The secret life of street facades: an exploration of shifting public-private boundaries in post-socialist Ostrava
(University of Toronto)
Paper short abstract:
This paper examines how street facades mediate meanings of public and private in the Czech city of Ostrava. By attending to how shop owners and local activists co-produce window displays and store fronts, I explore emerging public discourses on the changing identity of this post-industrial city.
Paper long abstract:
Henri Lefebvre's comment that a revolution must produce new space in order to be truly successful underscores the idea that space was key to achieving the goals of state socialism. An important way in which the space-citizen dynamic unfolded in the socialist city was through a reassembling of public-private boundaries -- boundaries that are again being redrawn in the post-socialist context. This paper explores how street facades -- window displays, store fronts, balconies, doorways -- mediate meanings of public and private in the Czech city of Ostrava. Following James Holston's concept of the facade as a liminal space that at once defines and enables passage between public and private spheres, I examine how facades are co-produced by shop owners, local activists, and graffiti artists to create public discourse on the changing identity of this economically depressed, post-industrial city. I argue that, in their function to reveal and conceal, facades serve to highlight the aspirations of a city, as well as to hide (or protect) what Michael Herzfeld might call culturally intimate practices, namely, practices that are both a source of shared sociality as well as of possible embarrassment -- and, in the case of Ostrava, ones that often have strong continuities with the city's socialist past. Seen through the lens of a facade, public-private boundaries start to appear porous and often self-contradicting, reflecting, perhaps, ambivalent local attitudes towards the city's shifting role from a socialist industrial epicentre to a yet-undefined peripheral town in a neoliberal state.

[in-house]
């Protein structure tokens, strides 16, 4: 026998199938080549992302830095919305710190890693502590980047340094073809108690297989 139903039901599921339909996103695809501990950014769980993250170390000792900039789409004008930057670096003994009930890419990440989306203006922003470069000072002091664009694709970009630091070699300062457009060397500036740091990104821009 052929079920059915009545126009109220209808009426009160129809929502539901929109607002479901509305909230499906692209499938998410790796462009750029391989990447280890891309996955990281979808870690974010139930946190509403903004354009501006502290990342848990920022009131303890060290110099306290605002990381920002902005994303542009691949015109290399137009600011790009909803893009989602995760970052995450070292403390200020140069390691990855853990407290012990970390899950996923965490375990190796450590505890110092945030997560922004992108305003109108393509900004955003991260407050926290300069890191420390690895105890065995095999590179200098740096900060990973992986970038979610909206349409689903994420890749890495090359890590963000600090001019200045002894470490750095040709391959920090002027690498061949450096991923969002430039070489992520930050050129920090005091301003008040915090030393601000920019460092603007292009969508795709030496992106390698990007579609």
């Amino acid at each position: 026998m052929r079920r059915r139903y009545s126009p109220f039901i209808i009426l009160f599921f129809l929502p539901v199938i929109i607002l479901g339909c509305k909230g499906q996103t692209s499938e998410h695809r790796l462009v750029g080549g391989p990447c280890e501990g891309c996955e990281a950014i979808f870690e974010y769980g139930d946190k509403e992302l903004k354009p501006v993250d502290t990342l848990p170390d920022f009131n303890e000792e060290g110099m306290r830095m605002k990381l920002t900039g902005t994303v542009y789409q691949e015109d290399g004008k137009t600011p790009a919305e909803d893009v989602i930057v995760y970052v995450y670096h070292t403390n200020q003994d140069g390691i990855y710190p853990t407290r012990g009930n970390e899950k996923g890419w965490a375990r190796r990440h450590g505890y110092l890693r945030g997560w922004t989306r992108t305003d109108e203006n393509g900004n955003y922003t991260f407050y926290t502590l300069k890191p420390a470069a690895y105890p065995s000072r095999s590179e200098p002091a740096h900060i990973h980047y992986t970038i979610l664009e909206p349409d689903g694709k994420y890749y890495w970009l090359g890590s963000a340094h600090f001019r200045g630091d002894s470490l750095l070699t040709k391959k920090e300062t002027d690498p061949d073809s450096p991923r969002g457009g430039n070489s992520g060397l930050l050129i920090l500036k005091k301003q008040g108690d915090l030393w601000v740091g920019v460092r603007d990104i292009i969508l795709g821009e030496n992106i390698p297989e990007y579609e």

Urban space under (re)construction: affective and economic geographies under rapid social change